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Press and Media

Press and Media

17 June 2020

TÜV SÜD designated as a Notified Body under the IVDR

The Central Authority of the German Länder for Health Protection with regard to Medicinal Products and Medical Devices (Zentralstelle der Länder für Gesundheitsschutz bei Arzneimitteln und Medizinprodukten, ZLG) has now designated TÜV SÜD Product Service as a Notified Body under the new In Vitro Diagnostics Regulation (IVDR). The IVDR regulates market access and monitoring of in vitro diagnostic medical devices and their accessories placed on the EU market. The new regulation came into force in 2017. Products which are already approved must be recertified by 26 May 2022.

TUEV SUED_IVDR_Infographics“We are excited about our designation as Notified Body”, says Dr. Andreas Stange, Vice President Medical & Health Services, TÜV SÜD. “In recent months we have expanded our team throughout the world, to deliver comprehensive IVDR activities.” IVDR introduction increases the share of in-vitro diagnostic devices that will have to undergo assessment by a Notified Body in the future from 15 to 90 per cent. Dr. Andreas Stange: “Unless already done, manufacturers of in-vitro diagnostics should get ready for the IVDR immediately to avoid bottlenecks in the testing and certification of their devices.”

The new EU Regulation, which replaces the previous IVD Directive, brings massive changes for manufacturers. In-vitro diagnostics are medical devices that enable specimens derived from the human body (such as blood, tissues or saliva) to undergo controlled examination in an artificial environment. In the future, the extended scope of the IVDR will also comprise high-risk devices manufactured and used within a single health institution as well as genetic tests and tests providing information on patients’ genetic disposition.

The IVDR – what is new?

  • Introduction of a new risk-based classification system:
    The new system extends from class D for high-risk devices (diagnostics used in transfusion medicine or for highly infectious diseases) to class A for non-critical devices (e. g. washing solutions and general culture media). Other types of in-vitro diagnostics concern devices intended for near-patient testing or self-testing and companion diagnostics.
  • Identification of a “person responsible for regulatory compliance”:
    Manufacturers must appoint at least one person who is responsible for regulatory compliance in their companies and must furnish evidence of this person’s qualifications.
  • Increased involvement of Notified Bodies on the basis of a risk-based classification system
    With the exception of class A in-vitro diagnostics, the involvement of a Notified Body will be required for all other higher risk classes in the future. Another example is that Notified Bodies must carry out at least one unannounced audit every five years. This applies to all manufacturers with a certified QM system.
  • Introduction of a unique device identification (UDI) to ensure traceability within the supply chain:
    A unique device identification (UDI) offers various advantages, including the fast and efficient recall of diagnostic devices with safety risks.
  • Stricter demands imposed with respect to Technical Documentation and clinical evaluation:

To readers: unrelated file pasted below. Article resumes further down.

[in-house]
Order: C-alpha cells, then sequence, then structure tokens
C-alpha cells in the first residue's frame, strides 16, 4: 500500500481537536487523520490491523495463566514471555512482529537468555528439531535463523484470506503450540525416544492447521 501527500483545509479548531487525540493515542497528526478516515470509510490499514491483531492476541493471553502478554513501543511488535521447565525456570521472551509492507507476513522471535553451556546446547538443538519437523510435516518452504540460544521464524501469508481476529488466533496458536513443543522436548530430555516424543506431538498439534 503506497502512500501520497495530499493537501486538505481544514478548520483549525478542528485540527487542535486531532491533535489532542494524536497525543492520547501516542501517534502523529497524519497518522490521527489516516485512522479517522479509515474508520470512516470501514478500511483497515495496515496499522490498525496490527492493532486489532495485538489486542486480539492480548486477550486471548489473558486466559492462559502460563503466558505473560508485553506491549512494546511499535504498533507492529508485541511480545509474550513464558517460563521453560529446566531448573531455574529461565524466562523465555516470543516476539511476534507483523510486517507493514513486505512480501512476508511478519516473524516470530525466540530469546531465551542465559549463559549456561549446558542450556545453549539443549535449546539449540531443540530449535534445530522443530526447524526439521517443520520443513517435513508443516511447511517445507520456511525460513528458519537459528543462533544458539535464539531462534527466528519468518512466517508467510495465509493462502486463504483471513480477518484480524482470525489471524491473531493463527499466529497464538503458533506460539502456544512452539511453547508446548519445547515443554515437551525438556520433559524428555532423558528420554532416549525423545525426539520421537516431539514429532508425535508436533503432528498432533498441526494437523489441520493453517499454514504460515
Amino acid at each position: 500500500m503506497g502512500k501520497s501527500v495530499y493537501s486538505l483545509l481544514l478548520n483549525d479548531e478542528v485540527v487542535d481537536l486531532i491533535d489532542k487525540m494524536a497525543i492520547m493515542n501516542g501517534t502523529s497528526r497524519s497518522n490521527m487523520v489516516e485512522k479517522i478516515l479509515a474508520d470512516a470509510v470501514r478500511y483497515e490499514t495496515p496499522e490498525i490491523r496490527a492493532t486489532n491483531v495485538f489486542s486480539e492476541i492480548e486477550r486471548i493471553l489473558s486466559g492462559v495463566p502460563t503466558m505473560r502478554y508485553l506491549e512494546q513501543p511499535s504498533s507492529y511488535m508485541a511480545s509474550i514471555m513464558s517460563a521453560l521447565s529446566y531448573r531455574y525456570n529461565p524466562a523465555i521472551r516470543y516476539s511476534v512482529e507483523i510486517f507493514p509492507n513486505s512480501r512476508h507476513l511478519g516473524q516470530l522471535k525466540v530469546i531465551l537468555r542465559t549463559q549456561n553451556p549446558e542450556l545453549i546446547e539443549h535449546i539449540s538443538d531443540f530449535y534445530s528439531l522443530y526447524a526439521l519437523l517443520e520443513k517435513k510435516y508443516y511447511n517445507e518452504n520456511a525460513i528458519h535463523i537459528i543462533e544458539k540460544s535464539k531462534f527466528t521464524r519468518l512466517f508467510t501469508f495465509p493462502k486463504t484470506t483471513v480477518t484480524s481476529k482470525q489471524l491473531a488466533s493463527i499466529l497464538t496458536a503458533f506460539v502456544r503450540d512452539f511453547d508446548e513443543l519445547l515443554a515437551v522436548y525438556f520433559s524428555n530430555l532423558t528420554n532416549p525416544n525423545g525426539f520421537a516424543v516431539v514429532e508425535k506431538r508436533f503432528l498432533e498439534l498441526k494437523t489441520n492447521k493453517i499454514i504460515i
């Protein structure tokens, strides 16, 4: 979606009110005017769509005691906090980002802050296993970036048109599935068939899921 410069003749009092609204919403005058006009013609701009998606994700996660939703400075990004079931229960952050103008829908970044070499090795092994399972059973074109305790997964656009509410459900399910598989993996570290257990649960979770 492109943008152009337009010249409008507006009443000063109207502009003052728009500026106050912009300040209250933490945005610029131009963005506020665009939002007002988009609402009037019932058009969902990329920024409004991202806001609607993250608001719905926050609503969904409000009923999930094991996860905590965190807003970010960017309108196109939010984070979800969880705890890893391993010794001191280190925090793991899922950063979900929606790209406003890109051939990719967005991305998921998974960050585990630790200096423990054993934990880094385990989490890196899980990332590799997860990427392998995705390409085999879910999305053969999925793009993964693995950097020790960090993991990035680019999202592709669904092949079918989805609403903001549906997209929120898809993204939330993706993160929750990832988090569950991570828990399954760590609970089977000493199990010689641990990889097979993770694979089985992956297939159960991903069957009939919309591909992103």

In the future, they will have to include more details, such as clinical studies and demonstration of compliance with the general safety and performance requirements of products (depending on the risk class). Manufacturers must ensure ongoing evaluation of potential safety risks including following up on clinical data.
  • Increased monitoring of Notified Bodies (involvement of authorities and reference laboratories):
    Stricter requirements apply both to the designation of Notified Bodies and the monitoring of their work, in particular in the context of high-risk products. This will in all likelihood result in longer conformity assessment procedures and reduce the number of Notified Bodies.
  • No ‘grandfathering’ provisions: Re-certification of in-vitro diagnostic medical devices according to IVDR requirements:
    Even in-vitro diagnostics which have already been approved must be recertified. Manufacturers have a transition period up to next year to do so. In individual cases the existing transition period for certified products can be extended by another two years.

International leading and long-standing experience

TÜV SÜD Product Service is one of the few Notified Bodies designated for both the new IVDR and the previous In-vitro Diagnostics Directive (IVDD). The international service provider is the world’s largest Notified Body for medical devices and in-vitro diagnostic medical devices to be sold in the European Economic Area (EEA). Over authorized 80 experts support manufacturers and marketers, adding safety, quality and sustainability and ensuring the successful market launch of in-vitro diagnostic devices. TÜV SÜD Product Service looks back on a track record of over 30 years in the testing, certification and approval of medical devices and is familiar with the different local regulatory requirements on site. The organisation also has accredited testing laboratories throughout the world.

Further TÜV SÜD information on the IVDR can be found at https://www.tuvsud.com/en/industries/healthcare-and-medical-devices/medical-devices-and-ivd/medical-device-market-approval-and-certification/eu-in-vitro-diagnostic-medical-device-regulation.

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Press-contact: Dirk Moser-Delarami

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